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The birth of Alfred Russell in 1817 is marked on this date. He was a Black missionary, businessman, and politician.
Alfred Francis Russell was born in Kentucky. At the age of 15, he was emancipated along with his mother and four siblings and sent to Liberia. By 1837, Russell was doing missionary work for the Methodist church, and for the next 17 years he served in various posts throughout Liberia. His primary home remained in Montserrado County, where he developed an extensive farm along the St. Paul River. An early advocate for coffee cultivation in Liberia, Russell had upwards of 8,000 coffee trees on his property in 1852, and later became a major sugarcane grower.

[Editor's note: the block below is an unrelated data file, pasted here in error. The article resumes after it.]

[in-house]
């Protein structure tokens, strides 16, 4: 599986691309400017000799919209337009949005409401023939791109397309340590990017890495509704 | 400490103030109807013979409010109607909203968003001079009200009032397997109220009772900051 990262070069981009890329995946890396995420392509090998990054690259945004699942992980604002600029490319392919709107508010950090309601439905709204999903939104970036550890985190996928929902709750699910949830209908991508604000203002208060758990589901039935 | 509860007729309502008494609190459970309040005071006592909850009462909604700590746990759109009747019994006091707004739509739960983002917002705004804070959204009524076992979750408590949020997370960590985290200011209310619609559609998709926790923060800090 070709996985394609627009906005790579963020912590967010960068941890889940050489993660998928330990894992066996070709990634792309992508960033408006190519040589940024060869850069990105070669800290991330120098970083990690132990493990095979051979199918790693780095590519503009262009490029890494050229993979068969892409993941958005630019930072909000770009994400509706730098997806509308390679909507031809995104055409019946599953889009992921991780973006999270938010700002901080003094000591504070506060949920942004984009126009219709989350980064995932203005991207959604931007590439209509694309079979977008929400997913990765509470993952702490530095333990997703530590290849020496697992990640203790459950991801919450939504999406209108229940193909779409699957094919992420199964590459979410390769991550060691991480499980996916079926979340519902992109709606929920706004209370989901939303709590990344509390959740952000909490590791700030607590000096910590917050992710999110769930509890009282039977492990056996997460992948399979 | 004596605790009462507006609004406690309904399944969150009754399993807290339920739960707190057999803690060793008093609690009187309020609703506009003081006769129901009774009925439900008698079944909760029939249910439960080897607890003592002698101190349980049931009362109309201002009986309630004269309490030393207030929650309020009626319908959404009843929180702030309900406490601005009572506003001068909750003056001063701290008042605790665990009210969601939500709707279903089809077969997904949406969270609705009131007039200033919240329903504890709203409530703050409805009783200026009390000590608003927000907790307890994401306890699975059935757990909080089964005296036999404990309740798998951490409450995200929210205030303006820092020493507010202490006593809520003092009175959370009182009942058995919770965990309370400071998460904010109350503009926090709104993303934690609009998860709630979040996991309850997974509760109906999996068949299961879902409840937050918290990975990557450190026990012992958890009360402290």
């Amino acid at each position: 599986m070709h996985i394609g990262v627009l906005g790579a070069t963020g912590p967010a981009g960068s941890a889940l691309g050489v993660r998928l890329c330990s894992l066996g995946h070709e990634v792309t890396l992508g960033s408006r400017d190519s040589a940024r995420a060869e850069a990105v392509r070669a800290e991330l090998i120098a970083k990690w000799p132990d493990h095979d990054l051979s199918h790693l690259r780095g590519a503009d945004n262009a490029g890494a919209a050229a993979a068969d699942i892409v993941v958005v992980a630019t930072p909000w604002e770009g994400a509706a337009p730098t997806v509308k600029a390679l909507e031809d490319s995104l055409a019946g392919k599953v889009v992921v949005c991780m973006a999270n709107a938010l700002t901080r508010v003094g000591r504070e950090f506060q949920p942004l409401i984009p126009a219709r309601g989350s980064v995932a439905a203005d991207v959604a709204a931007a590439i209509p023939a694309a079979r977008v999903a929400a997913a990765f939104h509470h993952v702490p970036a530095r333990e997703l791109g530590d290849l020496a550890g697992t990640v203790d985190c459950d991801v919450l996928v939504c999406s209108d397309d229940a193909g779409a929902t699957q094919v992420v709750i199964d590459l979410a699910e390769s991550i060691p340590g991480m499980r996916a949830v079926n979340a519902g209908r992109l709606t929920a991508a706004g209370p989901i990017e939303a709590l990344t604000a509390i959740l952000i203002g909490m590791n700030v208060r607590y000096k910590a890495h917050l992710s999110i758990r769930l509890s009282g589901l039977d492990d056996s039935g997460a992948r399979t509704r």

He represented Montserrado County in the Senate throughout the 1850s and served now and then in that association over the next two decades. He remained active as a clergyman, but changed his affiliation to the Protestant Episcopal Church. In the 1881 presidential contest, Anthony W. Gardner won election as Liberia's president, and Russell won the vice presidency. When failing health forced Gardner to resign in January 1883, Russell succeeded him.
Blamed for the loss of Liberian territory to Britain, Russell was not nominated for president in 1883. He died only a few months after leaving office in 1884.
Black Leaders of the Nineteenth Century.
Edited by Leon Litwack and August Meier
Copyright 1991, University of Illinois Press
A Durable Memento:
Augustus Washington, African American Daguerreotypist
by Ann M. Shumard
24 pages, 33 illustrations
The National Portrait Gallery, Smithsonian Institution